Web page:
Recoil, also known as kick or kickback, is the backward momentum of a gun when it is fired. Many beginners are very concerned about how much recoil a gun is going to produce when it fires. That is completely understandable because if you’ve never shot a gun before, you don’t know what to expect. What is surprising to me is number of husbands who send their wives to the range with a large caliber gun for their first shooting experience. I’m not saying that women can’t handle the larger caliber guns, but giving a brand new shooter a .38 Special snub nose revolver or a .40 caliber semi-automatic pistol to learn with might be setting them up for failure, or at least an extreme dislike of shooting.
If you are a first-time shooter, why not set yourself up for success by starting out with a smaller caliber, such as a .22 pistol? As you can see from the pictures below, the muzzle barely lifts up when the shot is fired. The minimal recoil will help you get past any anxiety or nervousness during those first shots. It will also allow you to focus on the fundamentals of shooting, rather than stressing out about the recoil of the gun with every shot.
The next set of pictures show the recoil of a .380 caliber pistol. The .380s are popular with many people who carry concealed because they are so small. The .380 cartridge is smaller than a 9mm cartridge and therefore slightly less powerful, but due to the short barrel length of the pistol you will experience some recoil. All that energy has to go somewhere, so it goes towards “open space” (where your hands are not gripping the gun), which is up and back if you have a solid two-handed grip.
The 9mm cartridge is powerful enough for self-defense use, but it is smaller than a .40 or .45 cartridge. This means that the recoil of a 9mm pistol will be lighter than those calibers, but you are going to feel more recoil than the .22 and .380 pistols. The pistol being fired below has a compact 3.8” barrel. As mentioned before, the shorter the barrel, the more recoil. A 9mm pistol with a longer barrel might not recoil as much as the one in this picture.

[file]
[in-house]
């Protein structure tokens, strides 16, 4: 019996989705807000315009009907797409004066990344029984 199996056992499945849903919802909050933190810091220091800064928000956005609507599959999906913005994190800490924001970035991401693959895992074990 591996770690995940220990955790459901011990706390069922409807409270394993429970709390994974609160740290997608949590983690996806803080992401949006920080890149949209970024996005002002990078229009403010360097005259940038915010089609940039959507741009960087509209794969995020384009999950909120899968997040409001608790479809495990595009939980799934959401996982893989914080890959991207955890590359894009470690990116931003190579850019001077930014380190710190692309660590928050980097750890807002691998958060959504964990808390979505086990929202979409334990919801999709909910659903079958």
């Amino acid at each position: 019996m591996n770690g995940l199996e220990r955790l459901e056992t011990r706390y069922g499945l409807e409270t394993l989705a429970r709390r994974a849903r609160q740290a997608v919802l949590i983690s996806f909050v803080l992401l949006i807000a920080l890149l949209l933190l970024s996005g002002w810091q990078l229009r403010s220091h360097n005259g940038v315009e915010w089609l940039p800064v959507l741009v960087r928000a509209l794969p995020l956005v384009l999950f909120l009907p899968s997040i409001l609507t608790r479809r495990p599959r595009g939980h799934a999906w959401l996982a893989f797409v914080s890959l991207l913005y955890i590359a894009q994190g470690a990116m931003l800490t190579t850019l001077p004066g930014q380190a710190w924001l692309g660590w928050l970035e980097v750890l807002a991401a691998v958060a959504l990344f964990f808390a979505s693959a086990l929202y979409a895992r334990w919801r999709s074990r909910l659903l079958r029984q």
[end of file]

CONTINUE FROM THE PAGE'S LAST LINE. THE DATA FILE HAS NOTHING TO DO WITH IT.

Now, let’s take a look at the recoil of a .40 caliber pistol. If you’ve never shot before, you’re nervous and a little scared, and you don’t know how to properly grip a pistol, do you think a .40 caliber pistol would be a good one to start with? I sure don’t!
The .45 caliber pistols have quite a bit of recoil, too, but they are generally larger and heavier so the recoil doesn’t feel as harsh as you might expect. There is still quite a bit of kick, as you can tell by this picture.
These snapshots were taken from this short video of one of our female employees shooting a variety of semi-automatic pistols ranging from .22 to .45 caliber. You can check out the video here: http://youtu.be/_nVdAlg0htw.
At BluCore, we want new shooters to get a “kick” out of their first shooting experience and have it be a positive one. We wrote this blog and made this video to showcase the recoil of the most popular calibers of semi-automatic pistols. Sometimes more experienced shooters forget what it’s like to shoot a gun for the first time and they try to get others to start with gun that is “too much” for a beginner. Why not give new shooters the best chance for success by starting them out with a lower caliber pistol so they can get comfortable shooting and work on their fundamentals? Once they have the confidence and skills, they will be more than ready to take on the big guns.
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